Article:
Jon Lester is the Cubs Opening Day starter, and other Spring Training notes

Jon Lester

Jon Lester

Now that I've wrapped up the prospect series for the time being, and Spring Training games are in full swing, let's see if I can get into a groove of providing some updates regarding the Major League club on a regular basis.

First up, we've confirmation of what we all surely anticipated: Jon Lester will be the Cubs Opening Day starter. It's been business as usual with Lester so far this spring. His stuff looks the same as it has for the past two years. His approach looks the same. He may be 35, but the guy has made at least 30 starts in 11 consecutive seasons, so until Lester gives us a reason to worry I see no reason to expect anything but a steady season from him.

He will not be the Opening Day closer, but Brandon Morrow is beginning to build up his arm strength:

Yu Darvish feels his stuff is now better than it ever has been in his career. He's touched 96-97 in his two spring appearances while mixing in his wide array of offspeed pitches. His start on Sunday was cut short due to the long wait as the Cubs plated 8 runs in the second inning against the White Sox.

Some other notes:

  • The Cubs announced the signing of all 17 of their pre-arbitration players. All must signed to at least the minimum MLB salary of $550K (which they only earn while on the 25-man roster or MLB IL). Major League teams can set these players salaries at whatever they want above that threshold. The highest salary was awarded to Willson Contreras at $684K.
  • Dillon Maples has yet to walk a batter in three appearances. He did surrender a two-run homer over the weekend, but as long as he is limiting free passes he has a chance to capitalize on his immense talent.
  • Dakota Mekkes continues to do what Dakota Mekkes does: throw scoreless innings.
  • The Cubs are also beginning to work some of their veteran relievers into the mix and after bringing them along slowly early in camp. Steve Cishek, Tony Barnette and Junichi Tazawa all made their first appearances. Pedro Strop and Brad Brach should make their 2019 debuts soon. Recent signing Xavier Cedeno has been slowed by a minor injury and is currently behind schedule.

 

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  • I'm wary of the preseason hype that is a part of every Spring Training, but the news from Arizona keeps getting better. There are a lot of positives this year, signs that bode well for the Cubs chances to go deep in the playoffs. The biggest factor, IMO will be whether the team's newfound "urgency" really permeates the lineup or is simply another ST catchphrase.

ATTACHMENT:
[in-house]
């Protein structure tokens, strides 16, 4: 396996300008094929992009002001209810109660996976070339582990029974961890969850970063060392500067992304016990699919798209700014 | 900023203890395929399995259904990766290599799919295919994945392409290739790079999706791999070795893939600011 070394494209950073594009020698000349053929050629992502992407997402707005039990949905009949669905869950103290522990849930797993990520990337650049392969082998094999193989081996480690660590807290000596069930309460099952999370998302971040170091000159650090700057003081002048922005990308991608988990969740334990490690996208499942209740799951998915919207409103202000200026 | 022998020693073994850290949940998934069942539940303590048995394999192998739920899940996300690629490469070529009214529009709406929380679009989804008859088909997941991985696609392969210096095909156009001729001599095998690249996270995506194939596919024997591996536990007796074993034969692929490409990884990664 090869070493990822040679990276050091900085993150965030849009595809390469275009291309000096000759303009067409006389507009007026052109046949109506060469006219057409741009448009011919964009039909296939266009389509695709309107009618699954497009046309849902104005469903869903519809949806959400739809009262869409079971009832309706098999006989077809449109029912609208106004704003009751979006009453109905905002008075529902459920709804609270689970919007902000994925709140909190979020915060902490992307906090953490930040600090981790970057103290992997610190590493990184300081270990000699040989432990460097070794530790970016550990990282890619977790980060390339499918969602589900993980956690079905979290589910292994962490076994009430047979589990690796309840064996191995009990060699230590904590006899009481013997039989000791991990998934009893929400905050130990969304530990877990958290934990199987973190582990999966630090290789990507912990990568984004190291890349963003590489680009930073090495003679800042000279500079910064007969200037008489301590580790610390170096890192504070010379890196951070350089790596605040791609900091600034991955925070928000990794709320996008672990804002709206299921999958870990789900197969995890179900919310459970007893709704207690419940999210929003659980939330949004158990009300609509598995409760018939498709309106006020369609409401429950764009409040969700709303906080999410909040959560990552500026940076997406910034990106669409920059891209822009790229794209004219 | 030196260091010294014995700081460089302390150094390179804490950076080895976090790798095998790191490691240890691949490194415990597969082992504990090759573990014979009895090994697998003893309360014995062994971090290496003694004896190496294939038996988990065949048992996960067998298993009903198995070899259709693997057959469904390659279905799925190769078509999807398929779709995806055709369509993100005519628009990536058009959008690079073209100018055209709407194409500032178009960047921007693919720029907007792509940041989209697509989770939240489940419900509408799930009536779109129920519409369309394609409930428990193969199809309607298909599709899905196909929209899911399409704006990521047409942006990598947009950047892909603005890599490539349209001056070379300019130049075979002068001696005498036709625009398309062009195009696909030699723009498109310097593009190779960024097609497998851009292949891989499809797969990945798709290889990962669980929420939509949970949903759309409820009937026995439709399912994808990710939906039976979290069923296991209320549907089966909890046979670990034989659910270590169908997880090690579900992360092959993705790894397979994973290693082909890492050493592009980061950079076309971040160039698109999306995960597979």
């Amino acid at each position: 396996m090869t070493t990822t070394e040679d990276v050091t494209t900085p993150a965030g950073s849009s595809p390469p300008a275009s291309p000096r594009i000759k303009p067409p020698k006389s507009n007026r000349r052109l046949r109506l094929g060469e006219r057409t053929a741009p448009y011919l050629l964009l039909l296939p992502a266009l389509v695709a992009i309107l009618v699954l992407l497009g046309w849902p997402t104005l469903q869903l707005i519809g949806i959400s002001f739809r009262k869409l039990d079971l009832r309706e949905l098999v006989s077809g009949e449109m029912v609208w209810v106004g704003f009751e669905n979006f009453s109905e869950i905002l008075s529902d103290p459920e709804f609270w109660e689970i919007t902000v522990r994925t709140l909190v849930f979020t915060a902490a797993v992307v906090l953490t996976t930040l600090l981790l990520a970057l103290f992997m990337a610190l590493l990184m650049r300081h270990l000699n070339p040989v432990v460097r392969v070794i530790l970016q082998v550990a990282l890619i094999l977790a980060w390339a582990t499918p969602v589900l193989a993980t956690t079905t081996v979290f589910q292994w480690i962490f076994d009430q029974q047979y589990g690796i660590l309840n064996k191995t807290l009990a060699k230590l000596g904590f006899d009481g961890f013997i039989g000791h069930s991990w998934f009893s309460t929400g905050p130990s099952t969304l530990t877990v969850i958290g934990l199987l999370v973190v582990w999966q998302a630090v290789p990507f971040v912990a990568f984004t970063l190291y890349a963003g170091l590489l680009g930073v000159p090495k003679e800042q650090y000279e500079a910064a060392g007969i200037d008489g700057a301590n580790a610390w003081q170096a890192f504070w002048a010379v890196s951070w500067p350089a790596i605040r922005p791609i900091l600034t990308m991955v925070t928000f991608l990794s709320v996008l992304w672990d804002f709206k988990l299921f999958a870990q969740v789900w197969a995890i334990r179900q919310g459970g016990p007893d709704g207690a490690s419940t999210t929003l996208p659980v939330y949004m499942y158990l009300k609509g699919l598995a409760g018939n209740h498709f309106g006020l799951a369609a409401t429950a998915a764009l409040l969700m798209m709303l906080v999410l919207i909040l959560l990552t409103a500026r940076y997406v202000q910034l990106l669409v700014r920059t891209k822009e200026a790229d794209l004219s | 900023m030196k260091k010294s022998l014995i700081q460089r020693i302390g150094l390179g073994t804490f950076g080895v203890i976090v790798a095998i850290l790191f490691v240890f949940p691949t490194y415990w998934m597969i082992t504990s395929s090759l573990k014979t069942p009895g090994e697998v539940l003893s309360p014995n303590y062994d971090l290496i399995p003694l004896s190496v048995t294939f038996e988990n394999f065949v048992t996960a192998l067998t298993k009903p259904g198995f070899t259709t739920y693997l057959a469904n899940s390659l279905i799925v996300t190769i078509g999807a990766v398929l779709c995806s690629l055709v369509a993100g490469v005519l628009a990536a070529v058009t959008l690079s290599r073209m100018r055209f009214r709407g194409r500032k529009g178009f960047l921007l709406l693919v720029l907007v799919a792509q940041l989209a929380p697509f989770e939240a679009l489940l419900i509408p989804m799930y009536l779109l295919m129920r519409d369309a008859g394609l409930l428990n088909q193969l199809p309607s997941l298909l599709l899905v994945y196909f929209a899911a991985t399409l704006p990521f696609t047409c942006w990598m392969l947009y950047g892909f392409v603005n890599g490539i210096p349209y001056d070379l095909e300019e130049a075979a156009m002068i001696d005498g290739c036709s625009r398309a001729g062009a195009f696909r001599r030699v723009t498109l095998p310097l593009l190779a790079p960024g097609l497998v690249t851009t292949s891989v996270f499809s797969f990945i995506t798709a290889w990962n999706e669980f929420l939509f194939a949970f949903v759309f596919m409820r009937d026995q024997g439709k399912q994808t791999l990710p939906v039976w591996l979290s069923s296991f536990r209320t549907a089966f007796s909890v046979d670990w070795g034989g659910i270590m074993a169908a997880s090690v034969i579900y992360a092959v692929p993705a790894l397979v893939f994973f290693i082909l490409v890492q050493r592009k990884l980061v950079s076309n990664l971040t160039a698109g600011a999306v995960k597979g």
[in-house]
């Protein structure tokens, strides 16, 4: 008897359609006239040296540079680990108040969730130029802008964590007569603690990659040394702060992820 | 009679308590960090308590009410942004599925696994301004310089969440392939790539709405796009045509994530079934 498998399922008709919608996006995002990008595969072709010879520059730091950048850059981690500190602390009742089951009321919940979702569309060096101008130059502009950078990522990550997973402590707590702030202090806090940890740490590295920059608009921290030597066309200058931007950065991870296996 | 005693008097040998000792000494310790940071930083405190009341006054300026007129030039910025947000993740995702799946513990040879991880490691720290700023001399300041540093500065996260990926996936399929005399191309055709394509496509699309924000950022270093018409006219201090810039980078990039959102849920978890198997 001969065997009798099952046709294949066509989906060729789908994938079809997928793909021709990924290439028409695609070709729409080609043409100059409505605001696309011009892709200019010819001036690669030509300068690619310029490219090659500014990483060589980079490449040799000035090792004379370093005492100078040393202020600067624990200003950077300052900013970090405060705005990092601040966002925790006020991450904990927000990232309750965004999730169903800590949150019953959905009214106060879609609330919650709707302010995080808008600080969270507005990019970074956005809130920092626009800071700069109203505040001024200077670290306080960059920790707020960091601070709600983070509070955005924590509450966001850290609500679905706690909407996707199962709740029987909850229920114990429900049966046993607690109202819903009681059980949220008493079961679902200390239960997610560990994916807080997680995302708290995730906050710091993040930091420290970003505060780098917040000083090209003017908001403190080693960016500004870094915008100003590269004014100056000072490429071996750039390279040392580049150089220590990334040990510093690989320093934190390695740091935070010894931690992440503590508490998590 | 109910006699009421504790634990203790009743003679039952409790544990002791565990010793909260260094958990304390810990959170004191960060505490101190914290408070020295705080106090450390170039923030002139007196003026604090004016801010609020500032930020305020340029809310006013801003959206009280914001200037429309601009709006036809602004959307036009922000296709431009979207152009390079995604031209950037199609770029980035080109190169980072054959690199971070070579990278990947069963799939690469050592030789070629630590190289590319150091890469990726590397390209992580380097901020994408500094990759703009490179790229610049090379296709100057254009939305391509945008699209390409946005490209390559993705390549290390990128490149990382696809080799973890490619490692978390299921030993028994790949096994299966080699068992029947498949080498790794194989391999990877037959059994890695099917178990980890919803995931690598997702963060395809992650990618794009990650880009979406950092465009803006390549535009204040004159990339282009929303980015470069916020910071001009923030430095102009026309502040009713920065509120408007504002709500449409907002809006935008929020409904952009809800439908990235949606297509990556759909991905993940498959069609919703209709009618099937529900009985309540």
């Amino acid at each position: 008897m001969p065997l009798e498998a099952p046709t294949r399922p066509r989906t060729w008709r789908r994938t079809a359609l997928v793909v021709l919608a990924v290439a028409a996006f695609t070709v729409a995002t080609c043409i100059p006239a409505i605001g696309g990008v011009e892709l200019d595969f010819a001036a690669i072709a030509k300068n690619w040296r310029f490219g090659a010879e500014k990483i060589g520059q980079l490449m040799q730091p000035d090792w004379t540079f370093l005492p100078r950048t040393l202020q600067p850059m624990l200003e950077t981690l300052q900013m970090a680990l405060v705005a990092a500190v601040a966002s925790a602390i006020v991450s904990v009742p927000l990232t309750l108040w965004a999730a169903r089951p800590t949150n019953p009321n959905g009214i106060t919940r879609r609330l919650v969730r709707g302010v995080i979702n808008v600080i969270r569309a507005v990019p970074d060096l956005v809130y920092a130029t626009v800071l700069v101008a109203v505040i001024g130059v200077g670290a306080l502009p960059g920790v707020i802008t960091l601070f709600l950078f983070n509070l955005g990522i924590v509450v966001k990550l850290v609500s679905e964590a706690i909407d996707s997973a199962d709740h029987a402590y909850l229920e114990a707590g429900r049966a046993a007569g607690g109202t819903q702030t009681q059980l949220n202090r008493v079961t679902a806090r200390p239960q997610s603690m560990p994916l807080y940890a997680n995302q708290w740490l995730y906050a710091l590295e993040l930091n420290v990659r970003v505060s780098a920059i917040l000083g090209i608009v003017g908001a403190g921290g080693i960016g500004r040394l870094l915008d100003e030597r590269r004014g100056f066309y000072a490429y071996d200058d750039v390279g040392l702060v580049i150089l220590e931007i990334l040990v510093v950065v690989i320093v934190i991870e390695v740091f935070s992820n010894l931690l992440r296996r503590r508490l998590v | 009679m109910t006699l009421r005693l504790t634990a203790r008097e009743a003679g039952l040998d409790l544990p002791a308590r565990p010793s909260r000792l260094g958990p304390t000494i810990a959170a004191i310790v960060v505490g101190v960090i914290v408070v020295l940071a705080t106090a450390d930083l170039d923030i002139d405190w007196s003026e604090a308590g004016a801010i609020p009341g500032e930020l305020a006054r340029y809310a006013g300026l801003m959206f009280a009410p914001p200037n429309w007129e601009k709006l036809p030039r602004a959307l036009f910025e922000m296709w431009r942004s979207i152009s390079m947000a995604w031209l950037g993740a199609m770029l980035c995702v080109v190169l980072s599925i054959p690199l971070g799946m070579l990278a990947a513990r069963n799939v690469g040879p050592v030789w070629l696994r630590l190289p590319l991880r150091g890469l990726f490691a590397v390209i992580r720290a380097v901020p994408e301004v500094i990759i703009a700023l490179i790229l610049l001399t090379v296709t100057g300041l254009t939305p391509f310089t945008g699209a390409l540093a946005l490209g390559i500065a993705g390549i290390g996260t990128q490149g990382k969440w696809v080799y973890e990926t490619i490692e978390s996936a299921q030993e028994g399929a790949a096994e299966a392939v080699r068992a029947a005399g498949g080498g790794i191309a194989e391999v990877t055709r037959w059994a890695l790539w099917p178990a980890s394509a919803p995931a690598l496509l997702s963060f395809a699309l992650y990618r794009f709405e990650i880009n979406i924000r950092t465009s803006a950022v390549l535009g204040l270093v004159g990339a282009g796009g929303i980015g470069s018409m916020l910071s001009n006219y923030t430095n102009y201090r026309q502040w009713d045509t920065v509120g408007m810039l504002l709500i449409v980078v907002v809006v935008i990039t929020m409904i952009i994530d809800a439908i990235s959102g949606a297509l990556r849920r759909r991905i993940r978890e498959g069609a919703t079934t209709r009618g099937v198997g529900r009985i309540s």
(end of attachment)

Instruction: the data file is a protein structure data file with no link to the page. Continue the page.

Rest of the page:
• fb_avatar
    In reply to Cliff1969:

    I agree on not getting too excited about pre-season hype. How many times have we read that "[Player A] arrived at camp 'in the best shape of his career'" Or a pitcher "throwing better than he ever has." I still believe that the main purpose for Spring Training is to "get a look" at some of the young kids, AVOID INJURY, and, for veterans to "get their work in." Whether it is trying a different grip on a pitch, or taking the ball the opposite way. Or simply "getting in game shape" and "getting their timing back" that's what I look for. For this reason I always chuckle in ST when a young player "gets the best" of a veteran. To be sure these are athletes and are competitive the fact is that the veteran might have been simply trying something rather than striving with all his effort to achieve the best result in the short term.

  • In reply to Joel Mayer:

    Absolutely, but the flip side to the "trying something new" scenario is when the player tries out something he's been working on all winter and it WORKS. SSS and all that, but maybe some of it sticks...

  • In reply to Cliff1969:

    Yes, I’m with you. The proverbial “chip” is back on their shoulders. I’m always a glass half full guy for the most part, but KB back to himself, Darvish throwing 97 & feeling great, bullpen looking good, Morrow on track with Maples & Chatwood throwing strikes is what everyone was hoping for.

  • In reply to Milk Stout:

    Maples with control and command is an awesome achievement. He can be nasty.

  • Since all 17 pre-arb players are signed, BCB's Yellon did an updated payroll estimate. For those who don't want to read the article the salary cap hit payroll is a smidge below 230 million as of right now and no players being signed. This will allow the team to spend 10 - 15 million on upgrades at the July deadline. This will keep the team under the 3rd luxury limit of 246 million.

    https://www.bleedcubbieblue.com/2019/3/4/18249714/another-updated-look-at-the-cubs-2019-payroll-and-luxury-tax

  • In reply to John57:

    Cool! I assume that includes Russell's projected salary?

  • In reply to drkazmd65: